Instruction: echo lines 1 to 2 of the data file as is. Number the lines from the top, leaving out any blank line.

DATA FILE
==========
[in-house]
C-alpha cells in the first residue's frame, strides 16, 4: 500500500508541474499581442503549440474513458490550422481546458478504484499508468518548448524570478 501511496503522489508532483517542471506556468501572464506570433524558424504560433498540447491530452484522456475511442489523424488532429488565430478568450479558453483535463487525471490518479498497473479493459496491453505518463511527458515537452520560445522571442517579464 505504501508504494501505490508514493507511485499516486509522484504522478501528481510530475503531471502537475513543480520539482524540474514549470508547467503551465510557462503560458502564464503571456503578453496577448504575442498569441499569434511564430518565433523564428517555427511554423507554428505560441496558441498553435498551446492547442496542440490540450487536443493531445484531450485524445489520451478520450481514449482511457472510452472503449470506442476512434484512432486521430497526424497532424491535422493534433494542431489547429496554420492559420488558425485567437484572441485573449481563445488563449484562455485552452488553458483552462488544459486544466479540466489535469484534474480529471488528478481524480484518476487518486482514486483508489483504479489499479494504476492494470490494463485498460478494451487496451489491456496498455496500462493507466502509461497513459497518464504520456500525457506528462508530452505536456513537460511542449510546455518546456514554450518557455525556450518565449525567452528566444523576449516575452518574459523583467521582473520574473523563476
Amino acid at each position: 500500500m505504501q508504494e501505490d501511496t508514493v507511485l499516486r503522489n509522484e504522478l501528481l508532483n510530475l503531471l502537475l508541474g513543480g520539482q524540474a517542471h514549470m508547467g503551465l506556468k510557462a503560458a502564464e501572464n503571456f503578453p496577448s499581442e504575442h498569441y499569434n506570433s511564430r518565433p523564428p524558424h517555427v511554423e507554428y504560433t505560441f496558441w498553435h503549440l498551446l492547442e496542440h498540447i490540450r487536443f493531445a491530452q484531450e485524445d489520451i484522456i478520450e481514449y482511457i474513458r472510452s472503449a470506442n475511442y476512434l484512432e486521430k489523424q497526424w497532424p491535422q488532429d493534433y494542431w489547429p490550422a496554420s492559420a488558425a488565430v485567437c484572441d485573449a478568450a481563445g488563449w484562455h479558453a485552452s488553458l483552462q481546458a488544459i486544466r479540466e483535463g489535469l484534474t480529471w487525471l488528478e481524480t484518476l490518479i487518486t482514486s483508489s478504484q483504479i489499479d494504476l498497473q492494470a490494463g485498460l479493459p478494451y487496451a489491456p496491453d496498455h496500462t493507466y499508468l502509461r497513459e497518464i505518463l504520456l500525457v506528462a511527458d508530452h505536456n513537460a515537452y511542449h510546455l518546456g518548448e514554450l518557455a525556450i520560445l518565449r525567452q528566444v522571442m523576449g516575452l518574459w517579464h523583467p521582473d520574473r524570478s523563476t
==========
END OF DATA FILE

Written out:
[in-house]
C-alpha cells in the first residue's frame, strides 16, 4: 500500500508541474499581442503549440474513458490550422481546458478504484499508468518548448524570478 501511496503522489508532483517542471506556468501572464506570433524558424504560433498540447491530452484522456475511442489523424488532429488565430478568450479558453483535463487525471490518479498497473479493459496491453505518463511527458515537452520560445522571442517579464 505504501508504494501505490508514493507511485499516486509522484504522478501528481510530475503531471502537475513543480520539482524540474514549470508547467503551465510557462503560458502564464503571456503578453496577448504575442498569441499569434511564430518565433523564428517555427511554423507554428505560441496558441498553435498551446492547442496542440490540450487536443493531445484531450485524445489520451478520450481514449482511457472510452472503449470506442476512434484512432486521430497526424497532424491535422493534433494542431489547429496554420492559420488558425485567437484572441485573449481563445488563449484562455485552452488553458483552462488544459486544466479540466489535469484534474480529471488528478481524480484518476487518486482514486483508489483504479489499479494504476492494470490494463485498460478494451487496451489491456496498455496500462493507466502509461497513459497518464504520456500525457506528462508530452505536456513537460511542449510546455518546456514554450518557455525556450518565449525567452528566444523576449516575452518574459523583467521582473520574473523563476